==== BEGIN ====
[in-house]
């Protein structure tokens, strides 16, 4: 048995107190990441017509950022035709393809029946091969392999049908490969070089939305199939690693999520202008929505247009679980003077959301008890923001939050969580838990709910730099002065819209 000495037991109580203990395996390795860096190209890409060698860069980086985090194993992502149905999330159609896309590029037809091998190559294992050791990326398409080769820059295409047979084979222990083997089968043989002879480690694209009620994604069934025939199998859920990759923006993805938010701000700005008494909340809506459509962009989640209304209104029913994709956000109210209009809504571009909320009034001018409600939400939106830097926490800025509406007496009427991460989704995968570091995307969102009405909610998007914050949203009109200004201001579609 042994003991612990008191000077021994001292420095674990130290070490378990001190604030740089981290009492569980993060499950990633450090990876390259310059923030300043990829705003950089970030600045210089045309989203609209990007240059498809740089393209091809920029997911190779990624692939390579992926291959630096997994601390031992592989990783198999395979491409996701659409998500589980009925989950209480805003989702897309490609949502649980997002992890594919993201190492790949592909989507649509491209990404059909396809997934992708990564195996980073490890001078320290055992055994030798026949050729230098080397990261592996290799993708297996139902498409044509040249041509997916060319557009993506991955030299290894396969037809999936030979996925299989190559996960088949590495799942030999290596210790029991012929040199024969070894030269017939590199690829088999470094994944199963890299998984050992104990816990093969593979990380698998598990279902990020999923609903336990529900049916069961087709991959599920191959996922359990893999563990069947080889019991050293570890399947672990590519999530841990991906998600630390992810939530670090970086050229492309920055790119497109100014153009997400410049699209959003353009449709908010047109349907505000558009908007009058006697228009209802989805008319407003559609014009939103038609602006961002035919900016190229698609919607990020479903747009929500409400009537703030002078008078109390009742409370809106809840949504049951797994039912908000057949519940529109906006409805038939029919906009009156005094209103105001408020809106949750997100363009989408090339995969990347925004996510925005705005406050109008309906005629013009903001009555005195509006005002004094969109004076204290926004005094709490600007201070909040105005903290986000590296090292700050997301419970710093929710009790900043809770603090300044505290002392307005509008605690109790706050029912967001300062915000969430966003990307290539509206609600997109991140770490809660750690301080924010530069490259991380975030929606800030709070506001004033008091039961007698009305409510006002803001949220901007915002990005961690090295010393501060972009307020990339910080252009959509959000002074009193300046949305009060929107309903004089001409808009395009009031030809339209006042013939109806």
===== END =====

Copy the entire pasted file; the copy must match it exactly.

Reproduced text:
[in-house]
């Protein structure tokens, strides 16, 4: 048995107190990441017509950022035709393809029946091969392999049908490969070089939305199939690693999520202008929505247009679980003077959301008890923001939050969580838990709910730099002065819209 000495037991109580203990395996390795860096190209890409060698860069980086985090194993992502149905999330159609896309590029037809091998190559294992050791990326398409080769820059295409047979084979222990083997089968043989002879480690694209009620994604069934025939199998859920990759923006993805938010701000700005008494909340809506459509962009989640209304209104029913994709956000109210209009809504571009909320009034001018409600939400939106830097926490800025509406007496009427991460989704995968570091995307969102009405909610998007914050949203009109200004201001579609 042994003991612990008191000077021994001292420095674990130290070490378990001190604030740089981290009492569980993060499950990633450090990876390259310059923030300043990829705003950089970030600045210089045309989203609209990007240059498809740089393209091809920029997911190779990624692939390579992926291959630096997994601390031992592989990783198999395979491409996701659409998500589980009925989950209480805003989702897309490609949502649980997002992890594919993201190492790949592909989507649509491209990404059909396809997934992708990564195996980073490890001078320290055992055994030798026949050729230098080397990261592996290799993708297996139902498409044509040249041509997916060319557009993506991955030299290894396969037809999936030979996925299989190559996960088949590495799942030999290596210790029991012929040199024969070894030269017939590199690829088999470094994944199963890299998984050992104990816990093969593979990380698998598990279902990020999923609903336990529900049916069961087709991959599920191959996922359990893999563990069947080889019991050293570890399947672990590519999530841990991906998600630390992810939530670090970086050229492309920055790119497109100014153009997400410049699209959003353009449709908010047109349907505000558009908007009058006697228009209802989805008319407003559609014009939103038609602006961002035919900016190229698609919607990020479903747009929500409400009537703030002078008078109390009742409370809106809840949504049951797994039912908000057949519940529109906006409805038939029919906009009156005094209103105001408020809106949750997100363009989408090339995969990347925004996510925005705005406050109008309906005629013009903001009555005195509006005002004094969109004076204290926004005094709490600007201070909040105005903290986000590296090292700050997301419970710093929710009790900043809770603090300044505290002392307005509008605690109790706050029912967001300062915000969430966003990307290539509206609600997109991140770490809660750690301080924010530069490259991380975030929606800030709070506001004033008091039961007698009305409510006002803001949220901007915002990005961690090295010393501060972009307020990339910080252009959509959000002074009193300046949305009060929107309903004089001409808009395009009031030809339209006042013939109806």